Find the number of ways that Magnus can give out 12 identical stickers to 4 of his friends. (Not everyone has to get a sticker.)

Frogperson May 27, 2024

#1**+1 **

Let's use casework!

We can consider different cases based on how many friends receive stickers:

No friends receive stickers: There is only 1 way to do this (give none to anyone).

One friend receives stickers: There are 4 ways to choose which friend gets stickers (out of the 4 friends), and then there is 1 way to distribute all 12 stickers to that one friend (since they are identical). So, there are 4 * 1 = 4 ways for this case.

Two friends receive stickers: There are 4 ways to choose which two friends get stickers, then we can distribute the stickers in (x12) ways, where x is the number of stickers given to the first friend (the remaining 12 - x stickers go to the second friend).

The number of ways to distribute the stickers like this is the same for any choice of which friend gets x stickers, so we sum over all possible values of x from 1 to 11. This gives us a total of:

4 * (11 + 10 + ... + 1) = 4 * \frac{11 \cdot 12}{2} = 264

Three friends receive stickers: Similar to the case of two friends, there are 4 ways to choose which three friends get stickers, and then we can distribute the stickers in (x12) ways for various values of x (number of stickers to the first friend). Summing over all possibilities for x gives us:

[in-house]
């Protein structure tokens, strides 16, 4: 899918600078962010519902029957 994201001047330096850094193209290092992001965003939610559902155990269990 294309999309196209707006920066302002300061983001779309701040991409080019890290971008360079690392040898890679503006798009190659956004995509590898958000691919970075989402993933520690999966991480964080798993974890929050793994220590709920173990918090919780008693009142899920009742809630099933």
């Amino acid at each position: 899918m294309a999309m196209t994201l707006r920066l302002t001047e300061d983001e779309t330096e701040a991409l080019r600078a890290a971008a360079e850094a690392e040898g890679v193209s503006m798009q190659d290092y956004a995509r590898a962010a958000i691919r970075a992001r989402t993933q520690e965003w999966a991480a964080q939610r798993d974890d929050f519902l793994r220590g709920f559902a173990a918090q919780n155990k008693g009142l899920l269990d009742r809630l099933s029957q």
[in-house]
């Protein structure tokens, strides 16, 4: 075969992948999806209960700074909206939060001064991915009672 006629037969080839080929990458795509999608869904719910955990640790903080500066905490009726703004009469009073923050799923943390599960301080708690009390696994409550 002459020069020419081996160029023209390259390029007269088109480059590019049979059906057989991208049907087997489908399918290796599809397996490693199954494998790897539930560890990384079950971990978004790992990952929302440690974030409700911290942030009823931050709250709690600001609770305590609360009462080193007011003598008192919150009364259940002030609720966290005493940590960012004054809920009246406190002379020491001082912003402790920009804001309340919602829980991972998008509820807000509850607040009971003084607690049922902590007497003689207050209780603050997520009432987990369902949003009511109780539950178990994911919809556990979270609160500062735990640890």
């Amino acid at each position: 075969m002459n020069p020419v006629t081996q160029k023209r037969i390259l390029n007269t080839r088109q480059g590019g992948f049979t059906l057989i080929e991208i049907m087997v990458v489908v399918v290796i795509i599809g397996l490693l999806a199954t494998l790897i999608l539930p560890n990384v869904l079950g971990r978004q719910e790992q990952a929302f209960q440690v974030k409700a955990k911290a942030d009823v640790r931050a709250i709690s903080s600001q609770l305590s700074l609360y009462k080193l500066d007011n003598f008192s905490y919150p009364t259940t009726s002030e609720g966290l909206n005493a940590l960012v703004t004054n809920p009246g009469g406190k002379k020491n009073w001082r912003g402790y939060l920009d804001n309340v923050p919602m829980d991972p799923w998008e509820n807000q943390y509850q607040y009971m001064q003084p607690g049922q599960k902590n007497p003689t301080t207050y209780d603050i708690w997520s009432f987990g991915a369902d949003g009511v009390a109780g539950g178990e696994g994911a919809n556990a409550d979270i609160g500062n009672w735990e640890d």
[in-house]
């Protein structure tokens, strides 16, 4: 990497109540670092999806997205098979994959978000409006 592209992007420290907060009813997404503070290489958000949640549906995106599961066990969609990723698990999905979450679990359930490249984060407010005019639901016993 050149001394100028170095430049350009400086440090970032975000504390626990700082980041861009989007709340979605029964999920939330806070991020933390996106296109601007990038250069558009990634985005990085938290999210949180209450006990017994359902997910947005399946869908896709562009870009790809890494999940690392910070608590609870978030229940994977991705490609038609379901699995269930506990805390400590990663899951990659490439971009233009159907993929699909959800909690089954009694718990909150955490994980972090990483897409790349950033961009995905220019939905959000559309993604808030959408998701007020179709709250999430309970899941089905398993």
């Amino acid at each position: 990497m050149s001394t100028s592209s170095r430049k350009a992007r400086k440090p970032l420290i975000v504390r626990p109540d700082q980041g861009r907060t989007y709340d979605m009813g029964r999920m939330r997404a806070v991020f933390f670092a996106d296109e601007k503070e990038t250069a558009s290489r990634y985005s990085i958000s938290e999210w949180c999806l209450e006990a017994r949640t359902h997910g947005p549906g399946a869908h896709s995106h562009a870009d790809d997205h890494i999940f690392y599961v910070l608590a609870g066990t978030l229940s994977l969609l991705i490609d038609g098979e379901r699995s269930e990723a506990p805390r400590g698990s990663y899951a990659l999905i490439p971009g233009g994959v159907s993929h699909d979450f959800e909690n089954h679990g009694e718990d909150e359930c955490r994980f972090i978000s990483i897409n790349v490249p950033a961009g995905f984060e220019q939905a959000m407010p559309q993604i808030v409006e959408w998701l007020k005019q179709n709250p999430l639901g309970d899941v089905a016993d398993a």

4 * (11 + 10 + ... + 2) = 4 * \frac{11 \cdot 10}{2} = 220

Four friends receive stickers: There are 4 ways to choose which four friends get stickers, and then 1 way to distribute all 12 identical stickers among them. So, there are 4 * 1 = 4 ways for this case.

Adding the number of ways for each case, we get a total of:

1 + 4 + 264 + 220 + 4 = 493

Therefore, there are 493 ways for Magnus to distribute his stickers.

Pythagorearn May 27, 2024

#2**+1 **

Thanks Pythagorean.

I think I will try this one too.

I'll use a method called stars and bars.

Put the 12 stickers in a row (they are the stars)

Now we need to divide them into 4 groups. We can do this using 3 bars.

eg X X | X X X X | | X X X X X X represents the outcome of 2, 4, 0, 6

The question now becomes: How many positions can the 3 bars be placed in

The answer is 15C3 = 455 ways

Our answers are close Pythagoras but I think you have double counted some. ..

Melody May 28, 2024